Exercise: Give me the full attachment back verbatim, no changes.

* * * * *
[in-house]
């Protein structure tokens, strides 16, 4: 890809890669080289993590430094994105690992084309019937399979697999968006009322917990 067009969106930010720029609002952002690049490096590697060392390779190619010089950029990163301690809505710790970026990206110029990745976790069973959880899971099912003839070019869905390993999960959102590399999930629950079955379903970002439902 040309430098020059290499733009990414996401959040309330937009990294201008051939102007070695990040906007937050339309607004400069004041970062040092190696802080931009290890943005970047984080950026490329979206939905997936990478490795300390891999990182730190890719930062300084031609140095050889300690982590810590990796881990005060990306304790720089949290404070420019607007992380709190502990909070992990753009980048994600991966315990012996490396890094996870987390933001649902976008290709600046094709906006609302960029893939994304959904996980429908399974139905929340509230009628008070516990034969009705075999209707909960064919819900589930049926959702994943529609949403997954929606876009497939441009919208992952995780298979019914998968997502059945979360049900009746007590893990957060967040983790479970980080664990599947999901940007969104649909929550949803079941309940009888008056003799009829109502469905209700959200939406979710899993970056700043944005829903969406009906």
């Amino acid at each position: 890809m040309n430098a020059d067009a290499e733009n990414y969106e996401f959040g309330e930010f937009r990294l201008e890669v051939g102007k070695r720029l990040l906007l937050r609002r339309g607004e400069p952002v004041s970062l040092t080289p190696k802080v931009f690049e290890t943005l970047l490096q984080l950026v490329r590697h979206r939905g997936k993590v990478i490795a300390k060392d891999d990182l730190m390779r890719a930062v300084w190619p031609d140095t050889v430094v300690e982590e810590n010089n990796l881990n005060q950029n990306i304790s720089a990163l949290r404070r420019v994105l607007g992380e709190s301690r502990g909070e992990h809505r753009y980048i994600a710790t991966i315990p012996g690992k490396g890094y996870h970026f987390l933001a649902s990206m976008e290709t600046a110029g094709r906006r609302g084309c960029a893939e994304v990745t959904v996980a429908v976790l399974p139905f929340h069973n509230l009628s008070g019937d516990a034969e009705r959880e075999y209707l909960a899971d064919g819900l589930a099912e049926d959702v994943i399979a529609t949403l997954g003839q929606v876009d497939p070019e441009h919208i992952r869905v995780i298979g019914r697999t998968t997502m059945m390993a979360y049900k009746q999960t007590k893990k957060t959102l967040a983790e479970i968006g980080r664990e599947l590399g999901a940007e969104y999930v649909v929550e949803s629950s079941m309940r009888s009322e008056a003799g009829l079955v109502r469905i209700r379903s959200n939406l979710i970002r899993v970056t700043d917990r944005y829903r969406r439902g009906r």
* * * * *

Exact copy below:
[in-house]
């Protein structure tokens, strides 16, 4: 890809890669080289993590430094994105690992084309019937399979697999968006009322917990 067009969106930010720029609002952002690049490096590697060392390779190619010089950029990163301690809505710790970026990206110029990745976790069973959880899971099912003839070019869905390993999960959102590399999930629950079955379903970002439902 040309430098020059290499733009990414996401959040309330937009990294201008051939102007070695990040906007937050339309607004400069004041970062040092190696802080931009290890943005970047984080950026490329979206939905997936990478490795300390891999990182730190890719930062300084031609140095050889300690982590810590990796881990005060990306304790720089949290404070420019607007992380709190502990909070992990753009980048994600991966315990012996490396890094996870987390933001649902976008290709600046094709906006609302960029893939994304959904996980429908399974139905929340509230009628008070516990034969009705075999209707909960064919819900589930049926959702994943529609949403997954929606876009497939441009919208992952995780298979019914998968997502059945979360049900009746007590893990957060967040983790479970980080664990599947999901940007969104649909929550949803079941309940009888008056003799009829109502469905209700959200939406979710899993970056700043944005829903969406009906």
């Amino acid at each position: 890809m040309n430098a020059d067009a290499e733009n990414y969106e996401f959040g309330e930010f937009r990294l201008e890669v051939g102007k070695r720029l990040l906007l937050r609002r339309g607004e400069p952002v004041s970062l040092t080289p190696k802080v931009f690049e290890t943005l970047l490096q984080l950026v490329r590697h979206r939905g997936k993590v990478i490795a300390k060392d891999d990182l730190m390779r890719a930062v300084w190619p031609d140095t050889v430094v300690e982590e810590n010089n990796l881990n005060q950029n990306i304790s720089a990163l949290r404070r420019v994105l607007g992380e709190s301690r502990g909070e992990h809505r753009y980048i994600a710790t991966i315990p012996g690992k490396g890094y996870h970026f987390l933001a649902s990206m976008e290709t600046a110029g094709r906006r609302g084309c960029a893939e994304v990745t959904v996980a429908v976790l399974p139905f929340h069973n509230l009628s008070g019937d516990a034969e009705r959880e075999y209707l909960a899971d064919g819900l589930a099912e049926d959702v994943i399979a529609t949403l997954g003839q929606v876009d497939p070019e441009h919208i992952r869905v995780i298979g019914r697999t998968t997502m059945m390993a979360y049900k009746q999960t007590k893990k957060t959102l967040a983790e479970i968006g980080r664990e599947l590399g999901a940007e969104y999930v649909v929550e949803s629950s079941m309940r009888s009322e008056a003799g009829l079955v109502r469905i209700r379903s959200n939406l979710i970002r899993v970056t700043d917990r944005y829903r969406r439902g009906r």